What properties does Hoon have? What type of language is it?

Hoon is a statically typed, purely functional, strictly evaluated programming language.

Hoon and Nock have several unusual properties:

Why is Hoon the way it is?

Minimalism, mostly.

Urbit's principled minimalism simplifies all kinds of things at many layers of the stack; for example, Urbit's linker, which is part of the Ford build system, just conses together multiple libraries into a tuple to form the compile-time environment for a source file. Universal serialization means we can safely send arbitrary pieces of data to apps on other ships without any more work than sending them to a local app. Using an app called Aquarium that's about three hundred lines of code, Arvo can run a whole fleet of other Arvos inside itself at full speed, just like Docker, and perform a suite of deterministic end-to-end tests on the OS as a whole.

Even Hoon's seemingly baroque syntax is extremely regular and an unusually thin layer over the abstract syntax tree. It's designed to be a power tool; learning the syntax takes some time, but you only have to learn it once, and then it's not hard to read. It's like an English speaker learning Hiragana or Cyrillic. This heaping spoonful of syntactic sugar (along with jets for performance) is enough to take Nock from a Turing tarpit to a practical, ergonomic programming tool.

Subject orientation in Nock and Hoon stems partly from minimalism (there's just one subject, which serves as state, lexical scope, environment, and function argument), partly from a desire to simplify compilation (the type of the subject is a full specification of the compile-time environment for a source file), and partly in order to give the language a more imperative feel.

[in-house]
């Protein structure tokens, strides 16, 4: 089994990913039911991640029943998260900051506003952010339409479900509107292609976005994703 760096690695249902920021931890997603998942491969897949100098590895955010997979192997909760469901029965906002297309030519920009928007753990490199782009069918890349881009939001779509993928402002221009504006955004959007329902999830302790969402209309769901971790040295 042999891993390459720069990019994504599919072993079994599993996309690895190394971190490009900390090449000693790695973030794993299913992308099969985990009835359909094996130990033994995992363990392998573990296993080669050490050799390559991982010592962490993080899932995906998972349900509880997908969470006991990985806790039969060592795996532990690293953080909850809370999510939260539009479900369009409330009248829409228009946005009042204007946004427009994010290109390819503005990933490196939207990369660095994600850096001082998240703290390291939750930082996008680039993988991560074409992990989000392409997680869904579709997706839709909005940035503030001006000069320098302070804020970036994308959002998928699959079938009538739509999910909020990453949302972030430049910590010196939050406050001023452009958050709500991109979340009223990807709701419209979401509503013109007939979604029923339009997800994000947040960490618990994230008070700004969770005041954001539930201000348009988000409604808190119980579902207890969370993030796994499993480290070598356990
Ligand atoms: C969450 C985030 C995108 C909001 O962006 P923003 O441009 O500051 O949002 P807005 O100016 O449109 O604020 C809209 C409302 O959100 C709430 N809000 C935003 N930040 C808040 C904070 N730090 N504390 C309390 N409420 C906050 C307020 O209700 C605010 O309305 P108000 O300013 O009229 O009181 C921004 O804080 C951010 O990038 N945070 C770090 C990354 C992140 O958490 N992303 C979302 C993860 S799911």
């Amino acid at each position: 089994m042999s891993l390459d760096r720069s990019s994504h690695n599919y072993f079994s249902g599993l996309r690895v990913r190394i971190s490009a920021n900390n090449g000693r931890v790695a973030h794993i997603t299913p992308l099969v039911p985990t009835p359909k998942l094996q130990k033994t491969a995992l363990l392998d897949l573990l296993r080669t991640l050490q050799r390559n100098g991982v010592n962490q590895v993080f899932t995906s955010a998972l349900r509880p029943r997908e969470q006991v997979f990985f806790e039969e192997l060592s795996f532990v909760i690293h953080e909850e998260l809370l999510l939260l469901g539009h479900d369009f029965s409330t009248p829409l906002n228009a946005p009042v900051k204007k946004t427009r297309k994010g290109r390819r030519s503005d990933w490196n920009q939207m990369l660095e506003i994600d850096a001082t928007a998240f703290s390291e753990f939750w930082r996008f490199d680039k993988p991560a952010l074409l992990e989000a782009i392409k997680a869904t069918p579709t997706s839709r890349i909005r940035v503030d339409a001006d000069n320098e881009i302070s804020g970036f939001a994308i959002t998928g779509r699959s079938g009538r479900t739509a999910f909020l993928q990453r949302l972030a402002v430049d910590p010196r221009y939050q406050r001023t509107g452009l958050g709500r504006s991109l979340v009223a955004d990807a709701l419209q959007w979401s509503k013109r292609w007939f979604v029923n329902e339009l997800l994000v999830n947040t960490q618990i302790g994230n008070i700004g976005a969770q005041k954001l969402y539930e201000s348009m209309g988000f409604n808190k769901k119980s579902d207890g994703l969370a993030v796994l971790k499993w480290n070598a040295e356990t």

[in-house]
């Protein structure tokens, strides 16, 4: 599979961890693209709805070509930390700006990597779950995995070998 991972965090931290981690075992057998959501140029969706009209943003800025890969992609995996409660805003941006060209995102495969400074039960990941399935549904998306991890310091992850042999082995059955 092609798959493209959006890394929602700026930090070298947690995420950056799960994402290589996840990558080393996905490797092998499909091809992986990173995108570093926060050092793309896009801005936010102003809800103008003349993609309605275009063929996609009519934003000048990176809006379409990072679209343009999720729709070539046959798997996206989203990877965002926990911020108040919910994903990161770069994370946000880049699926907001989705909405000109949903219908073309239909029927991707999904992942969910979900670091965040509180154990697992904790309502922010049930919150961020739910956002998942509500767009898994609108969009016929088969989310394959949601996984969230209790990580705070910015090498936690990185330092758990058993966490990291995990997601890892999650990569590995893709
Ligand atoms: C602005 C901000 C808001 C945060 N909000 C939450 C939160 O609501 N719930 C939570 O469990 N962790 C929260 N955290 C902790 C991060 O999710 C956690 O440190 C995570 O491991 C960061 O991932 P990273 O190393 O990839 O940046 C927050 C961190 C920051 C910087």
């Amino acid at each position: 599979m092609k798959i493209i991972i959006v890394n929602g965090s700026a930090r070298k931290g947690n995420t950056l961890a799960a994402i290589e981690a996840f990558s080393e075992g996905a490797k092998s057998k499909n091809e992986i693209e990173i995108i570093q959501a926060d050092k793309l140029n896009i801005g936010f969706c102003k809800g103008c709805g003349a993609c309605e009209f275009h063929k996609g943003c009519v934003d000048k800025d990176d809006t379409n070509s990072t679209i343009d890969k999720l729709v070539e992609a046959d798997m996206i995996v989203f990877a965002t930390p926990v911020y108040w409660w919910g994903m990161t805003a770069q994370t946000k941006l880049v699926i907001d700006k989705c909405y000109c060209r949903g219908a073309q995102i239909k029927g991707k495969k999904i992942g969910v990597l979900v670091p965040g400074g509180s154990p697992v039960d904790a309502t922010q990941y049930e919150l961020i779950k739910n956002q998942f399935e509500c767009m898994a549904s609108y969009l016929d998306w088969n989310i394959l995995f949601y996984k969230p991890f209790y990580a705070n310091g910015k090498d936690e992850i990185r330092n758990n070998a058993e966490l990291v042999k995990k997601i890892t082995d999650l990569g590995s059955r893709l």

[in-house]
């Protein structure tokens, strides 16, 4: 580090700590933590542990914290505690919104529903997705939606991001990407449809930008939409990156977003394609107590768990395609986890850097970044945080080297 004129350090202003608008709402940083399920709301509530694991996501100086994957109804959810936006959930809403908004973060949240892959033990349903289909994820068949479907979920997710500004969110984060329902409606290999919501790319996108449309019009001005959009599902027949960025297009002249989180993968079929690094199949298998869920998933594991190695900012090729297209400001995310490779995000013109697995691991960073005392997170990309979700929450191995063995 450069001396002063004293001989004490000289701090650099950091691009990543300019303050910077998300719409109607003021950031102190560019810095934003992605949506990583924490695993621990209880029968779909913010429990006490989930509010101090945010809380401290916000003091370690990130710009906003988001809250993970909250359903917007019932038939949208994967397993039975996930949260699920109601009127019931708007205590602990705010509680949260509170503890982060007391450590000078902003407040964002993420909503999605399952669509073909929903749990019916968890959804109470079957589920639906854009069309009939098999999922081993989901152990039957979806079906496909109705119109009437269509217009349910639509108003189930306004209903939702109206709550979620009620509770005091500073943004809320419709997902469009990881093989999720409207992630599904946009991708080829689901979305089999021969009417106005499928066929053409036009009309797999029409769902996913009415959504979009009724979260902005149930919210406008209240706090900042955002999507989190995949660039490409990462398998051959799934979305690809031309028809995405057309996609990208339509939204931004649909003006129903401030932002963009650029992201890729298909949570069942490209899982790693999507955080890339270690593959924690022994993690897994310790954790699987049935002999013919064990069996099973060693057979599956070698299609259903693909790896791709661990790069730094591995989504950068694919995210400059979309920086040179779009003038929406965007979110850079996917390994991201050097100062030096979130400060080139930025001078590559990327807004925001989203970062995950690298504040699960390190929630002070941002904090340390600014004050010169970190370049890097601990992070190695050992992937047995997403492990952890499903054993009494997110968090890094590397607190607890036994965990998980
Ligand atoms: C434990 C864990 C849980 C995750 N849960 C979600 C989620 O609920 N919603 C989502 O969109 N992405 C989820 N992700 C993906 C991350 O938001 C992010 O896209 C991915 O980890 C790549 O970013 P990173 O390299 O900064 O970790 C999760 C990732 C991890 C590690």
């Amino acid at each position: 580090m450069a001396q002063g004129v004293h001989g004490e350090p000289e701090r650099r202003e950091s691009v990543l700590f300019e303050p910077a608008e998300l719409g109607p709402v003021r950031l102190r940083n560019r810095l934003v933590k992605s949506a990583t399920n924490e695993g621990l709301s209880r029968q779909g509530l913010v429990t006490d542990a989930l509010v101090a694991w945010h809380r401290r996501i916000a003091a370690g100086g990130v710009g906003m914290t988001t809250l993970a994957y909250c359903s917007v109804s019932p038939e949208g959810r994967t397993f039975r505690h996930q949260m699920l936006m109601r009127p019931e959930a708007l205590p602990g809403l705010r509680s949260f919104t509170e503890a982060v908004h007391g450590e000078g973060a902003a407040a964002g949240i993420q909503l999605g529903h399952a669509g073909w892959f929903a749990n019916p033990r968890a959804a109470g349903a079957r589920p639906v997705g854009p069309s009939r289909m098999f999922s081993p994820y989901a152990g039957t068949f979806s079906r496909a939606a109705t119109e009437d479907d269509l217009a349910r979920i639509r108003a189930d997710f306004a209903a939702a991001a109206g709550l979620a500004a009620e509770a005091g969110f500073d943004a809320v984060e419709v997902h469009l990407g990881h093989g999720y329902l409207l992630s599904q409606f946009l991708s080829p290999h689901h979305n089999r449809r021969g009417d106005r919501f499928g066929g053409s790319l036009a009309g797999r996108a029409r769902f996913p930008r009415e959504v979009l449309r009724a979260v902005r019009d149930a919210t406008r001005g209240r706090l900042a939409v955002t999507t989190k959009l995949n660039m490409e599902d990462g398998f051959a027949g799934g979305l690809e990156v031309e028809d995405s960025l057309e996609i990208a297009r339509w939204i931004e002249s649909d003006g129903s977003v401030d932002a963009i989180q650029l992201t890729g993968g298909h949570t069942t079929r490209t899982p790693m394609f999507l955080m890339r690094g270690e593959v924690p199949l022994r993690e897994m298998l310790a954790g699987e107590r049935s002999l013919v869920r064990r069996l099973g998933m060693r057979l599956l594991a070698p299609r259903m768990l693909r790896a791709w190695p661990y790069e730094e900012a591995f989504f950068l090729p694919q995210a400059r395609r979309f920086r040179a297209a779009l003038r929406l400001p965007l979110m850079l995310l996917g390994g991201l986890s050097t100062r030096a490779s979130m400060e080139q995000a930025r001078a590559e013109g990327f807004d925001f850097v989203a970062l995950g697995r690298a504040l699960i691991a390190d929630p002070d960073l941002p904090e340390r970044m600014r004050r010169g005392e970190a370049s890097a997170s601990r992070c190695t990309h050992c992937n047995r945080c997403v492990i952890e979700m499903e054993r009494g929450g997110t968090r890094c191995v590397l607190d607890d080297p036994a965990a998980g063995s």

You program Hoon as if you have a mutable environment, but you're embedded in a purely functional, immutable context. While Hoon is a purely functional language, many of its runes create a mutant copy of the subject for manipulation by future runes (similar to Forth's stack operations), which makes it feel more like an expression is "doing something" rather than just calculating something.

Everything about a scope, including name bindings, aliases, and docstrings, is stored in the subject's type. This allows Hoon's compilation discipline to be similarly minimal: the compiler is a function from subject type and Hoon source to product type and compiled Nock. Running this Nock against a value of the subject type produces a vase of the result. It's hard to imagine a more streamlined formalism for compilation.

The compilation discipline gets applied recursively to build the layers of the Arvo stack. The Arvo kernel is compiled using the Hoon compiler as subject, the Zuse standard library is compiled using the Arvo kernel as the subject, and apps and vanes (kernel modules) are compiled using Zuse as the subject.

The promise of Urbit lies in its reimagination of the digital world using components that are as constrained and limited as possible. By adhering firmly to principle and doubling down on minimalism at every turn, we get an OS that provides far stronger guarantees than Unix with a thousand times less code. Given the complexity of modern software, this is what's required to put personal computing back into the hands of people.